The FBI has fired embattled agent Peter Strzok over a series of anti-Trump texts sent in the midst of his work on Special Counsel Robert Mueller's investigation into whether the Trump campaign colluded with Russian officials to sway the 2016 presidential election.
The Washington Post was the first to report that FBI Deputy Director David L. Bowdich ordered Strzok fired on Friday, overruling a more junior FBI deputy director who recommended Strzok be demoted and suspended for 60 days for his anti-Trump texts.
Strzok, of course, was a 22-year veteran of the FBI and a lead investigator on two crucial cases: an FBI probe into Hillary Clinton's use of a private server and a private email address during her time as Secretary of State and the all-important Mueller investigation.
But last summer, an internal investigation by the FBI's inspector general revealed that Strzok had been exchanging "politically charged" text messages with his lover, an FBI attorney. Those messages revealed that Strzok and his girlfriend were virulently opposed to the candidacy of now-President Donald Trump, and, according to the IG, were willing to take aggressive action to "hurt Trump's electoral prospects."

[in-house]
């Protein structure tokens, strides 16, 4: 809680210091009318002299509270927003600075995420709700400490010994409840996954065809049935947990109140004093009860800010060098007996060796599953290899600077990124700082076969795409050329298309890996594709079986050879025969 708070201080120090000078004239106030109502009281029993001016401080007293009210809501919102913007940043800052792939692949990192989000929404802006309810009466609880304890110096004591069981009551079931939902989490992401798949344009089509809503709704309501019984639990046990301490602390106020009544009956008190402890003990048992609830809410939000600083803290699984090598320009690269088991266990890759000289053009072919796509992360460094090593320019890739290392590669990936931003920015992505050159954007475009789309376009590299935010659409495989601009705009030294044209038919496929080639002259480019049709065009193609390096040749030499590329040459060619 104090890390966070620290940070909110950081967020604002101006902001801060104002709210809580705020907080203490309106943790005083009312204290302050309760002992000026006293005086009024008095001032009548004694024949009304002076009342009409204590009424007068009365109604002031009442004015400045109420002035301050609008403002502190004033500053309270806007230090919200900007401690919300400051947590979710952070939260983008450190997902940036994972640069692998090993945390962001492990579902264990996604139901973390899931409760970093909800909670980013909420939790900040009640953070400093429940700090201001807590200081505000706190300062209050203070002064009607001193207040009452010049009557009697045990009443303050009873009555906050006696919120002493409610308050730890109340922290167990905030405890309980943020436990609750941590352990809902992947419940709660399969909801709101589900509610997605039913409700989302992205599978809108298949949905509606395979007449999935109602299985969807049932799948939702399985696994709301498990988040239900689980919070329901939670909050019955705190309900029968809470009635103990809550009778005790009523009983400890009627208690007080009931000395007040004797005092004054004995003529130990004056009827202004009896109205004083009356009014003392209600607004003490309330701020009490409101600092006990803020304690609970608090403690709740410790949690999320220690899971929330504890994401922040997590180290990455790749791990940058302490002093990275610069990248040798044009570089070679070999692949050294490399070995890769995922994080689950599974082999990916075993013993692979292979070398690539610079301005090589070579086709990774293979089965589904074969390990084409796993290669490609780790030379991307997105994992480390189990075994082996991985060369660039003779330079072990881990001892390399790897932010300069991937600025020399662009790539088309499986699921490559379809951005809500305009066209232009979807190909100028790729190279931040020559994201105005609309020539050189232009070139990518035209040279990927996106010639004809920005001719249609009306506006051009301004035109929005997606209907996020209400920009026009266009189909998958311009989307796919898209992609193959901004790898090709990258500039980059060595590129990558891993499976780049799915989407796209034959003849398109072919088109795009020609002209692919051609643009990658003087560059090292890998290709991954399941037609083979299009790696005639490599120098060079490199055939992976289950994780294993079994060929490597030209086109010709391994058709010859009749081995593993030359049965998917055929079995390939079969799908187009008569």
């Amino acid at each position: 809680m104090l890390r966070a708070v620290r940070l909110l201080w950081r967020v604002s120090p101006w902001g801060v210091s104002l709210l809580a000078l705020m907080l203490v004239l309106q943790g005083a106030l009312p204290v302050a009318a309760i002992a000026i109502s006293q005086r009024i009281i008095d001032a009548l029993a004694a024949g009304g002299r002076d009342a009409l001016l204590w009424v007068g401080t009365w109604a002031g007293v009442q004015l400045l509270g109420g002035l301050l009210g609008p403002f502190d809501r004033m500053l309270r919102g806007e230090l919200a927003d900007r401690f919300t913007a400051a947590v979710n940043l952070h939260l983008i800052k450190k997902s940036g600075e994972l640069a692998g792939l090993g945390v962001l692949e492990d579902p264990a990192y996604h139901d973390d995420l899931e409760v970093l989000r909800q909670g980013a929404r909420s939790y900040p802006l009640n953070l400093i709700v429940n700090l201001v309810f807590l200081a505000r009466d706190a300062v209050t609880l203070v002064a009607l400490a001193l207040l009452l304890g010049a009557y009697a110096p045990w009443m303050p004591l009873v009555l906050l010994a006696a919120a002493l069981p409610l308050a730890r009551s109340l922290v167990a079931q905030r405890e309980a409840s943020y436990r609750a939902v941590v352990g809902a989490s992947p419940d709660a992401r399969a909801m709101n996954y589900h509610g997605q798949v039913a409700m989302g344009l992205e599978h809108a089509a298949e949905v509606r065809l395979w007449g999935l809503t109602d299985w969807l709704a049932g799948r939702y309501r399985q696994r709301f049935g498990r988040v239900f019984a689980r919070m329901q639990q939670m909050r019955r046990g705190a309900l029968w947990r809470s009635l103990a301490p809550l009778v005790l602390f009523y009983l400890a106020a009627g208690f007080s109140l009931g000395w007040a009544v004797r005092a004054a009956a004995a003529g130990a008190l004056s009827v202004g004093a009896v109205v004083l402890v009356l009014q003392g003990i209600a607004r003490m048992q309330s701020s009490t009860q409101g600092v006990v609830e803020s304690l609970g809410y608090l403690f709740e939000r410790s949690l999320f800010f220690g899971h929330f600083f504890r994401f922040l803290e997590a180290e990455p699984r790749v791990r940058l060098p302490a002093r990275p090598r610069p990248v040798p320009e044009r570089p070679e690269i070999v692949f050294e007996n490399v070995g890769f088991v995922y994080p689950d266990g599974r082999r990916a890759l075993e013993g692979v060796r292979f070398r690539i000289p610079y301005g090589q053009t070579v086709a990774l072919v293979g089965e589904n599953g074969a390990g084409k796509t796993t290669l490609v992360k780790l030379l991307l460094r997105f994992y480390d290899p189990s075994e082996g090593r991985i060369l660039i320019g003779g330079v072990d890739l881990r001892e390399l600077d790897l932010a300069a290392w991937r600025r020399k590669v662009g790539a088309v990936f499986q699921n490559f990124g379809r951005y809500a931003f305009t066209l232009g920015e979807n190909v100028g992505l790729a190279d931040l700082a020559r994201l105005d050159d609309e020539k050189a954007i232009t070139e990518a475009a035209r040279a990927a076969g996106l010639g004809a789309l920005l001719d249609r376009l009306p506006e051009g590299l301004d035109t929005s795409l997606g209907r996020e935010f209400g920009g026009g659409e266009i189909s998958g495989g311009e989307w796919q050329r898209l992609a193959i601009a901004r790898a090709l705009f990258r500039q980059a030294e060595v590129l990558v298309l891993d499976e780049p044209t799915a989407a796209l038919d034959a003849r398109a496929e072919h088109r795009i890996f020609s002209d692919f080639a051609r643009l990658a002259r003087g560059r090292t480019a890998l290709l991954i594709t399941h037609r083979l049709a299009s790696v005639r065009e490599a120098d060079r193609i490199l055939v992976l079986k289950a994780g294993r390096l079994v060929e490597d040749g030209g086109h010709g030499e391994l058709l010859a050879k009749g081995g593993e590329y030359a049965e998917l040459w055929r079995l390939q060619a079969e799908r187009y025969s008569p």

When he found out, Mueller booted Strzok from his team, but the Russia investigation was already tarnished. Conservatives, concerned that Mueller's probe was dragging on with no end in sight — and, after a year, no evidence the Trump team colluded at all with Russian nationals in the course of the 2016 election cycle — felt Strzok's presence on the team belied the probe's true purpose: to de-legitimize Trump's victory and mar his first term as president.
Strzok was technically dismissed back in June, pending an investigation by the FBI's internal disciplinary arm, but Friday's decision is permanent.